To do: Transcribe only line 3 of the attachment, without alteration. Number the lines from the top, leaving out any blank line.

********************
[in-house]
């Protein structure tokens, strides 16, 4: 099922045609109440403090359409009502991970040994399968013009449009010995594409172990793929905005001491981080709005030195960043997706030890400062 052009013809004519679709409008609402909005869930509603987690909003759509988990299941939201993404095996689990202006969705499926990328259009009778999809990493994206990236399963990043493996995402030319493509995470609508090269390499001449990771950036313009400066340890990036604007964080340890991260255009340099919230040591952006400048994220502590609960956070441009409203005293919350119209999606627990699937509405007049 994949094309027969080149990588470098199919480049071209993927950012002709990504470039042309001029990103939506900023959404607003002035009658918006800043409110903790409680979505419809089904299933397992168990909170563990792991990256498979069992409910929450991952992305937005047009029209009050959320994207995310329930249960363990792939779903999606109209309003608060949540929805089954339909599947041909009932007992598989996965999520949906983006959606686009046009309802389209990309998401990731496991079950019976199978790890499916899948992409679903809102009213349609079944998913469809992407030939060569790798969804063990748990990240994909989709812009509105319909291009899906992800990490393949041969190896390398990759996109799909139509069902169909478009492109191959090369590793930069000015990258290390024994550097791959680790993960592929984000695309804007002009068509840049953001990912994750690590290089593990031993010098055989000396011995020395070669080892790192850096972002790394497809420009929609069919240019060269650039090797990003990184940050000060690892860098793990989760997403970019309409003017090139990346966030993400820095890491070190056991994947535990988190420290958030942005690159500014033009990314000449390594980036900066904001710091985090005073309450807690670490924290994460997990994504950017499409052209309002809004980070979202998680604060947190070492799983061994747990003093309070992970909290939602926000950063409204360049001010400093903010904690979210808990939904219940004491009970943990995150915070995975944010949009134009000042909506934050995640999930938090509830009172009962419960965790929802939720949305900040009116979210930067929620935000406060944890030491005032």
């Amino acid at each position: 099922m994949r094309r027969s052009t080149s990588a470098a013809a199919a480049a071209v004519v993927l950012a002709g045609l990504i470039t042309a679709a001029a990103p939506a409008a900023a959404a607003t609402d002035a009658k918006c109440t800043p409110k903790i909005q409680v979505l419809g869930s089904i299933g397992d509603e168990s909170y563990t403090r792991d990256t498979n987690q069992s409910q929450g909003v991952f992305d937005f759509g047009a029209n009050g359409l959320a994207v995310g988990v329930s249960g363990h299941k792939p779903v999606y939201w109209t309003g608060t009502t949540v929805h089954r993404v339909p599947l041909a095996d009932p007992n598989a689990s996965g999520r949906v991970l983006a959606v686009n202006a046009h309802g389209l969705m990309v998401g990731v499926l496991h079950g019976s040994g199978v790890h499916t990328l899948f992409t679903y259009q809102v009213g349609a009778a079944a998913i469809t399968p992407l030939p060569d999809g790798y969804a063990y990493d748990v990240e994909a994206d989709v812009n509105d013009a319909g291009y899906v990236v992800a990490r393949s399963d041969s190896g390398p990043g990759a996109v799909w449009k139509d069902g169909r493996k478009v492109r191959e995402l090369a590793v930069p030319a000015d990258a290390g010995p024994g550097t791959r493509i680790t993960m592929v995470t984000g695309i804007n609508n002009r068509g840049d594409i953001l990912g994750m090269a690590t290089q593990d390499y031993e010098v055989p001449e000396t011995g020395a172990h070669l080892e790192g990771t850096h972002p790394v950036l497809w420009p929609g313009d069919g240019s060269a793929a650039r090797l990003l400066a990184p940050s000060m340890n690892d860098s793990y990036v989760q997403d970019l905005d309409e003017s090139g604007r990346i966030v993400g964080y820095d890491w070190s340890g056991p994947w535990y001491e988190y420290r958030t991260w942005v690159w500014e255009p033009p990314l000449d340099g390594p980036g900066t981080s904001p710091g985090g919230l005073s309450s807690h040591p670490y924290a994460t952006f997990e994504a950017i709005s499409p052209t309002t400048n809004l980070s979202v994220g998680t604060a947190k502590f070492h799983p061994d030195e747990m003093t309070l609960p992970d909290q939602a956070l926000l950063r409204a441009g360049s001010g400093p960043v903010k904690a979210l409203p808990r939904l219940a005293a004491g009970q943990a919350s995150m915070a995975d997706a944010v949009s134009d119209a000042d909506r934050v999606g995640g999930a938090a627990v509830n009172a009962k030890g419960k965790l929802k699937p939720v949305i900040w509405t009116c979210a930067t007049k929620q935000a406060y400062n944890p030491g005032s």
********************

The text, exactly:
């Amino acid at each position: 099922m994949r094309r027969s052009t080149s990588a470098a013809a199919a480049a071209v004519v993927l950012a002709g045609l990504i470039t042309a679709a001029a990103p939506a409008a900023a959404a607003t609402d002035a009658k918006c109440t800043p409110k903790i909005q409680v979505l419809g869930s089904i299933g397992d509603e168990s909170y563990t403090r792991d990256t498979n987690q069992s409910q929450g909003v991952f992305d937005f759509g047009a029209n009050g359409l959320a994207v995310g988990v329930s249960g363990h299941k792939p779903v999606y939201w109209t309003g608060t009502t949540v929805h089954r993404v339909p599947l041909a095996d009932p007992n598989a689990s996965g999520r949906v991970l983006a959606v686009n202006a046009h309802g389209l969705m990309v998401g990731v499926l496991h079950g019976s040994g199978v790890h499916t990328l899948f992409t679903y259009q809102v009213g349609a009778a079944a998913i469809t399968p992407l030939p060569d999809g790798y969804a063990y990493d748990v990240e994909a994206d989709v812009n509105d013009a319909g291009y899906v990236v992800a990490r393949s399963d041969s190896g390398p990043g990759a996109v799909w449009k139509d069902g169909r493996k478009v492109r191959e995402l090369a590793v930069p030319a000015d990258a290390g010995p024994g550097t791959r493509i680790t993960m592929v995470t984000g695309i804007n609508n002009r068509g840049d594409i953001l990912g994750m090269a690590t290089q593990d390499y031993e010098v055989p001449e000396t011995g020395a172990h070669l080892e790192g990771t850096h972002p790394v950036l497809w420009p929609g313009d069919g240019s060269a793929a650039r090797l990003l400066a990184p940050s000060m340890n690892d860098s793990y990036v989760q997403d970019l905005d309409e003017s090139g604007r990346i966030v993400g964080y820095d890491w070190s340890g056991p994947w535990y001491e988190y420290r958030t991260w942005v690159w500014e255009p033009p990314l000449d340099g390594p980036g900066t981080s904001p710091g985090g919230l005073s309450s807690h040591p670490y924290a994460t952006f997990e994504a950017i709005s499409p052209t309002t400048n809004l980070s979202v994220g998680t604060a947190k502590f070492h799983p061994d030195e747990m003093t309070l609960p992970d909290q939602a956070l926000l950063r409204a441009g360049s001010g400093p960043v903010k904690a979210l409203p808990r939904l219940a005293a004491g009970q943990a919350s995150m915070a995975d997706a944010v949009s134009d119209a000042d909506r934050v999606g995640g999930a938090a627990v509830n009172a009962k030890g419960k965790l929802k699937p939720v949305i900040w509405t009116c979210a930067t007049k929620q935000a406060y400062n944890p030491g005032s």